As with prior art methods, the polymerization of thiophene and its derivatives is preferably carried out at atmospheric pressure in air or under an inert gas atmosphere, for example, an argon or nitrogen atmosphere. The temperature range of the chemical or electrochemical polymerization is very broad and not particularly critical, depending upon the solvents used, as long as it does not exceed the boiling point of the solvent or fall below the melting point of the solvent. A preferable temperature range is about -40° C. to about 50° C. with a temperature range of about 0° C. to about room temperature being more preferred. It will be apparent to one skilled in the art, however, that with some organic solvents, the temperature could be lower. Generally, the higher the temperature, the greater the rate of reaction, including undesirable side reactions.
In accordance with the present invention, the reactions for polymerizing the compound of formula I are conducted for a time to polymerize substantially all of the monomer present in the reaction. In the case of chemical polymerization of the compound of formula I, a preferable reaction time is about 4 hours to about 6 hours. In the case of electrochemical polymerization, a preferable reaction time range is about 0.5 hour to about 6 hours. However, it will be apparent to one skilled in the art that depending upon the compound of formula I, the initiator, the oxidant and the solvent used, the reaction times may be shorter or longer.
Perhaps most importantly, the methods of the present invention result in considerably increased polymerization rates and polymer yields. This results in highly cost-effective and energy efficient methods for polymerizing thiophene and its derivatives.
The invention will now be illustrated in more detail with reference to the following specific, non-limiting examples:
1.0 milliliter (ml) of a 0.008 molar (M) solution of 2,2'-bithiophene in acetonitrile (CH3 CN) was added to 40 ml of a 0.2M solution of 3-methylthiophene in CH3 CN. The resulting solution was cooled to about 0° to about 5° C. in an ice-water bath. 40 ml of a 0.6M solution of Fe(ClO4)3 in CH3 CN, precooled to about 0° to about 5° C., was added dropwise with vigorous stirring during a period of about 30 minutes. The resulting solution darkened immediately and became brownish-black in color as a precipitate formed. The reaction mixture was stirred an additional 6 hours. The precipitate was collected and washed with about 300 to about 400 ml of methanol until the filtrate became colorless. After drying under vacuum for 20 hours, a brownish-black product (0.37 grams (g)) was obtained.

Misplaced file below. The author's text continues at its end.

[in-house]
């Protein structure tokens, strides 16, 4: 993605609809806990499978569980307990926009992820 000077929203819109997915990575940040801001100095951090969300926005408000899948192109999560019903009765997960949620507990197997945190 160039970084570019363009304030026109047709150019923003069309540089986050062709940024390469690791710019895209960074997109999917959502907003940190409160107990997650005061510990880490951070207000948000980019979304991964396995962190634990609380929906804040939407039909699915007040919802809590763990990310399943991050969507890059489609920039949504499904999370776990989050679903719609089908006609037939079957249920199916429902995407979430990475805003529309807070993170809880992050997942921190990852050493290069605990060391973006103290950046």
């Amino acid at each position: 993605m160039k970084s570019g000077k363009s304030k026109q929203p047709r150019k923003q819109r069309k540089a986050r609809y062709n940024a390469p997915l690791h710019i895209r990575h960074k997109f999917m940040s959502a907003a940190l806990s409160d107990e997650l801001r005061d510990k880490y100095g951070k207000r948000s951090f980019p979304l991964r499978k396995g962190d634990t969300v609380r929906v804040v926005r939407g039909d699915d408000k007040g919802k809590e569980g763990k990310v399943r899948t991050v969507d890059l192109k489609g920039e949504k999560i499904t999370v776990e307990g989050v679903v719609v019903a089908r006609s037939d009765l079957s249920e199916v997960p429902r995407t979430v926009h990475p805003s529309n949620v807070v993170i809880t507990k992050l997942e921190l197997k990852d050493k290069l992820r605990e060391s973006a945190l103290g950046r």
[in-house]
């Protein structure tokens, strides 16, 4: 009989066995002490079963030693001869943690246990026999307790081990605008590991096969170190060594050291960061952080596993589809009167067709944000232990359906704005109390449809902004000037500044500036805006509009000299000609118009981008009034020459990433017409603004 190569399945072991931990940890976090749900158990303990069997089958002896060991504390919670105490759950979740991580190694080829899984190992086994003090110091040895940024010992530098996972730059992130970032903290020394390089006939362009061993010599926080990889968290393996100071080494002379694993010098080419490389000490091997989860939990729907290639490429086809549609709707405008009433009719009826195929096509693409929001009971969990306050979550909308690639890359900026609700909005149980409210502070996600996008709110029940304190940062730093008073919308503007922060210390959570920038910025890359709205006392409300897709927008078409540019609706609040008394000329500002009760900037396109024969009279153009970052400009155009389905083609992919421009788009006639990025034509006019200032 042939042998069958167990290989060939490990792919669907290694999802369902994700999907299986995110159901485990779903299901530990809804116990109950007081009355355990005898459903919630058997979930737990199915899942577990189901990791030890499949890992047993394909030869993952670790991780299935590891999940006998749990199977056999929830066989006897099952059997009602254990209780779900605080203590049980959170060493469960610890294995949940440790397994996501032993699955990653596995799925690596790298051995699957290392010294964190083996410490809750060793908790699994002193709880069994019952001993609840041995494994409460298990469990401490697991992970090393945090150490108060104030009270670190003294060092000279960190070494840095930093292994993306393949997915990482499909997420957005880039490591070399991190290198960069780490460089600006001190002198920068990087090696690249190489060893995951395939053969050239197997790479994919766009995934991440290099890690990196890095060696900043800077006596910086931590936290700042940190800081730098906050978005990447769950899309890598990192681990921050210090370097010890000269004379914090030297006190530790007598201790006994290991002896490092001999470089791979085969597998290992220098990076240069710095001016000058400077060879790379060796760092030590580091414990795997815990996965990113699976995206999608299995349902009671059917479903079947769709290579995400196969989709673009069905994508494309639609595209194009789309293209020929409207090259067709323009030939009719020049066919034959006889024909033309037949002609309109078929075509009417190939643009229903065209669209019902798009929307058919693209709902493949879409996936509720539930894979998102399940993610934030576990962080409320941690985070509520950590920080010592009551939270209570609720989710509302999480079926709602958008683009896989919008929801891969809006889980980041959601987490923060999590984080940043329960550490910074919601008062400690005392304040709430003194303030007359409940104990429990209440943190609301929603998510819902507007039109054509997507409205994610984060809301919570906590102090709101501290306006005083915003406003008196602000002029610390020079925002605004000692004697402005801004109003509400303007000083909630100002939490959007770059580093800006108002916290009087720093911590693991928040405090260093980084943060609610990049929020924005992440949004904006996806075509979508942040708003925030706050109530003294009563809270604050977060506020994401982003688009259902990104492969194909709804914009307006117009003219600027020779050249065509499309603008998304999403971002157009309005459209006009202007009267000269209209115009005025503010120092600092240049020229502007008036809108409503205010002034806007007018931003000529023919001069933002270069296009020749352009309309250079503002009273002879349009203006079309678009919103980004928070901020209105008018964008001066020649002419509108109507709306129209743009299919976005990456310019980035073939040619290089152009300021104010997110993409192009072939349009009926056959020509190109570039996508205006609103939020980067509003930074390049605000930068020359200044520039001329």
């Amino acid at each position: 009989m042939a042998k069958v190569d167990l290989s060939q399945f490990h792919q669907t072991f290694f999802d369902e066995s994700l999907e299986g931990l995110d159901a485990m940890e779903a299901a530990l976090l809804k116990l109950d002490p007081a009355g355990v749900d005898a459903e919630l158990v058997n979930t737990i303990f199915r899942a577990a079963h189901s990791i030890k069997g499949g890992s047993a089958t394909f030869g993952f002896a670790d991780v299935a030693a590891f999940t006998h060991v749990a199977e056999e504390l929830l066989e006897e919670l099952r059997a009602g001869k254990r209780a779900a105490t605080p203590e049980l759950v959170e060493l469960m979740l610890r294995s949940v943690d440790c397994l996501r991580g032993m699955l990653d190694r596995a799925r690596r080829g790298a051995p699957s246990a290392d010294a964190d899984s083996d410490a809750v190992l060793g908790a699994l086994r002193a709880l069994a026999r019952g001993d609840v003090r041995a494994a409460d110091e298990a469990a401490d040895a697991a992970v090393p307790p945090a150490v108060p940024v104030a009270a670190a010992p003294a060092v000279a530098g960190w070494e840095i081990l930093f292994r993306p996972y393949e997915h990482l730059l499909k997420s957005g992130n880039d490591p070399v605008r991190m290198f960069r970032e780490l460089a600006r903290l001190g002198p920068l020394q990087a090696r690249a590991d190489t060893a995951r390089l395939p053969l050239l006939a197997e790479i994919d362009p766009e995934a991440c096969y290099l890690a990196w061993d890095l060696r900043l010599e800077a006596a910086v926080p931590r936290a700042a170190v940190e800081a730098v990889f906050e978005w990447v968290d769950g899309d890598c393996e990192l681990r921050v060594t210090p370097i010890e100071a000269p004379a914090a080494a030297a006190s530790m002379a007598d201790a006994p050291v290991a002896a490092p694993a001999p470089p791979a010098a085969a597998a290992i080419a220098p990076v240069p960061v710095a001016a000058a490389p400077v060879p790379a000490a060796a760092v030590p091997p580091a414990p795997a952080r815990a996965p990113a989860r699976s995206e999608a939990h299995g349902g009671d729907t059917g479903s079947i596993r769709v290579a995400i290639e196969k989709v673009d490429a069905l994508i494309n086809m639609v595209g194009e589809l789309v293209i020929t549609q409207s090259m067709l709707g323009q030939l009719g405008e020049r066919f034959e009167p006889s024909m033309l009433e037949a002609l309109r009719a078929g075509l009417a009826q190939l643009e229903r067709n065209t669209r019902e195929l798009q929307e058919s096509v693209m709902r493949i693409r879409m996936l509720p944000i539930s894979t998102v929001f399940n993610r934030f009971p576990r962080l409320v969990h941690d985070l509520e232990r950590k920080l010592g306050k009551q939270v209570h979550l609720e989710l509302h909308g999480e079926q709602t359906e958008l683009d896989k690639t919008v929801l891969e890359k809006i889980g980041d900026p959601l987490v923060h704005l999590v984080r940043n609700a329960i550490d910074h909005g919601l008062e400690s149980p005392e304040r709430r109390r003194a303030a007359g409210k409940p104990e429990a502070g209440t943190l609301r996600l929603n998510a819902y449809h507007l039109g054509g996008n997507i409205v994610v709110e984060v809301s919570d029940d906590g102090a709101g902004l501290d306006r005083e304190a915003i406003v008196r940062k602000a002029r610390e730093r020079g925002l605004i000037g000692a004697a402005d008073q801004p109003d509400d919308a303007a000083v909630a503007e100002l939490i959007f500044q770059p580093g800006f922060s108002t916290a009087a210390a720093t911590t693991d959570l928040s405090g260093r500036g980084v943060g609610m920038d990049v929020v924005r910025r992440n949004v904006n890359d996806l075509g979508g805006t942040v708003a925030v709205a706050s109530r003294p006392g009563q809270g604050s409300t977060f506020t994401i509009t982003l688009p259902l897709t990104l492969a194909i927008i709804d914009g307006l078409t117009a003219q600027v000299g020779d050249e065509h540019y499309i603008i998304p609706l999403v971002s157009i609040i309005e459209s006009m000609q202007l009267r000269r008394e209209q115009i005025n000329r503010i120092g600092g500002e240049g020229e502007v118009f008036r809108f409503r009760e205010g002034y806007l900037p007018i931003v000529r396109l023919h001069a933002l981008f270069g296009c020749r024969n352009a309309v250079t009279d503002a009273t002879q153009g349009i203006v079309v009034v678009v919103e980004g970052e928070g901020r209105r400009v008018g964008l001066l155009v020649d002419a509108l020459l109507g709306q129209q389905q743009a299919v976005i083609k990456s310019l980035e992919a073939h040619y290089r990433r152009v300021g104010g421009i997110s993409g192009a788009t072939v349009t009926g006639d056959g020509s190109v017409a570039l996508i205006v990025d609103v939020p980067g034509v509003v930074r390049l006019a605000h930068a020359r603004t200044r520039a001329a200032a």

The conductivity of poly(3-methylthiophene) prepared in this example was determined to be about 30 S/cm by the standard four-probe technique. In contrast, the conductivity of poly(3-methylthiophene) prepared by the conventional polycondensation of 2,5-dihalo-3-methylthiophene was less than 10 S/cm. See G. Tourillon, Handbook of Conducting Polymers, T. A. Skotheim, Ed., Marcel Dekker, N.Y., Vol. 1, p. 293 (1986).
Example I was repeated except that 2,2':5',2"-terthiophene was used as an intiator, the reaction time was varied and 40 ml of a 0.3M Fe(ClO4)3 /CH3 CN solution was used, providing a molar ratio of oxidant to monomer of 1.5:1. The results of Examples I and IA and a comparison of 2,2':5',2"-terthiophene to 2,2'-bithiophene as initiators are summarized in the following Table I:
TABLE I______________________________________Initiator and Yield 0.07% Terthio-Reaction None 0.1% Bithiophene* phene*Time (hr.) Yield (g) Yield (g) Yield (g)______________________________________2 0.0255 0.0482 0.05614 0.0480 0.0704 0.08436 0.0529 0.0720 0.08338 0.0555 0.0722 0.0821______________________________________ *Molar percentage of initiator to monomer.
Table I demonstrates that in the presence of a small amount of 2,2'-bithiophene or 2,2':5',2"-terthiophene, the yield of the polymer increases significantly and an increase in the reaction time from 2 to 4 hours greatly increases the yield of the polymer. However, further increases in the reaction time have less effect on the yield.
Example I was repeated except unsubstituted thiophene was used as the monomer and the molar ratios of oxidant to monomer and initiator to monomer were 5 to 1 and 0.01 to 1, respectively. A black-brownish poly(unsubstituted thiophene) (0.14 g) was obtained. As a comparison, the experiment was also carried out under the identical conditions except that the initiator, 2,2'-bithiophene, was absent. Only 0.096 g of the polymer was isolated.
Electrochemical syntheses and cyclic voltammetry were performed on an EG&G PAR Model 273 potentiostat/galvanostat. A 3-electrode cell was used with a saturated calomel electrode (SCE) as reference and platinum foils as working and counter electrodes. Polythiophene, poly(3-methylthiophene), poly(3-n-pentylthiophene) and poly(2,2'-bithiophene) films were deposited on the working electrode having a surface area of 3 cm2 in a 0.1 M LiClO4 /CH3 CN electrolyte containing the appropriate monomers and with or without 2,2'-bithiophene using cyclic potential sweep or potentiostat techniques at room temperature.